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Home / Tips and Tricks / What does Motion Smoothing on a TV mean and why do people hate it?

What does Motion Smoothing on a TV mean and why do people hate it?



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If you've just bought a new TV, you might be wondering why everything you see feels incredibly fast and supple You watch a TV broadcast live all the time. You do not imagine things: your television may be suffering from Motion Smoothing .

What is Motion Smoothing and how does it work?

Every TV maker calls his special technology under a different name for marketing reasons, of course. Action Smoothing, TruMotion, Motionflow: These are names for the same function: The image of your TV feels softer. And that is motion smoothing. It is also known as the "soap opera effect" because cheap soap operas used to have inexpensive video cameras that provided a higher frame rate and softer looking video.

Most telecasts, movies, and programs are shot at 24 or 25 years old, 30 frames per second (fps, also called "hertz" or "Hz"), which is fast enough for the eye to see them as smooth video and not perceived as a choppy slideshow. However, most televisions and monitors default to 60Hz, and some more expensive displays clock at 1

20Hz and even 240Hz.

But movies and TV shows are still 30 frames per second, which presents a problem of 60Hz when displayed the displayed content is only half updated? The refresh rate of movies does not change that fast, so "Motion Smoothing" comes into play here. Motion Smoothing attempts to resolve this issue by estimating the 30 frames missing each second. Here, a before and after is shot compared and tries to find the middle ground between the two.

RELATED: Why is the image of my new HDTV faster and smoother?

Why is it such a problem?

19659005] Most people have problems with motion smoothing. After all, we spent years training our brains to enjoy movies and TV programs filmed at 24 or 30 frames per second, and our brains think a movie or TV show should be.

TV manufacturers On the other hand, they only try to send consumers larger numbers. 240 Hz must be better than 120 Hz and much better than 60 Hz, right? Well, sometimes it is like that – especially if the content is designed for it.

But most consumers do not enjoy the higher frame rates of most content they see. Content filmed at 24 or 30 frames per second is particularly funny on TVs running at 120 Hz or more. The incredibly gentle movement makes the video seem almost real, which completely breaks the immersion of the cinema. Honestly, it often feels more like seeing a documentary about the movie behind the scenes than the movie itself.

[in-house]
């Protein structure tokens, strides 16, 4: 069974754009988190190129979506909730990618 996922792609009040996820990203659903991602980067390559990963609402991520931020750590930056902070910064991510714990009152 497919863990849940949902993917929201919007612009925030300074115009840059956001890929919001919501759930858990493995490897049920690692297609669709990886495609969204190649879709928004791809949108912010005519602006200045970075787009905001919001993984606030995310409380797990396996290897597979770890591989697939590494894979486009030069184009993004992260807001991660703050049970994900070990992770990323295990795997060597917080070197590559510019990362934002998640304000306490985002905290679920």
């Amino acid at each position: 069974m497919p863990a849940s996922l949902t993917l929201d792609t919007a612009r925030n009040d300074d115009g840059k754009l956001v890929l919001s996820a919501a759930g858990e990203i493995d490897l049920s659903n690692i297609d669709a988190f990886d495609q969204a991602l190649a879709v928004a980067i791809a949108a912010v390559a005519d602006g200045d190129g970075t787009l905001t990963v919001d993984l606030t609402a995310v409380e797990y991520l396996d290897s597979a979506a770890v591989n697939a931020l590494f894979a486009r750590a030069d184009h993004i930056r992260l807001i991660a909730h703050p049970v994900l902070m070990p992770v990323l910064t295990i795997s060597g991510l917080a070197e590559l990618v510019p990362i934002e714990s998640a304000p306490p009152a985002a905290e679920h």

For some things, smoothing the movement makes sense. For example, live action sports and video games have fast-paced content that needs a bit more clarity. Unfortunately, two other problems associated with smoothing the motion solve these two applications.

  • In sports, sometimes things move so fast that the smoothing algorithm does not know what to do and creates a strange, often blurry image instead of a clear "in-between" frame. This error, which results in erroneous images, is referred to as Artifacting .
  • In video games, the extra input delay required to smooth out the movement is completely ruined, so the game can be effectively played. The controller feels sluggish and unappealing, which is why most televisions offer a "game mode" that disables smoothing of movement and other advanced image effects.

And other types of content, such as cable TV or reality TV, can still look eerie "cinema".

Do I have it? How can I get rid of it?

You'll probably find out if your TV has been activated. If you have a newer brand called TV, Smoothing may be on by default. Most of the time, the option to turn off the picture settings in the menu is hidden. However, if you can not find them, read our instructions on disabling the effect for Samsung, LG, Sony, Vizio, and Roku TVs.

Otherwise, consult the manual and support website for your TV.


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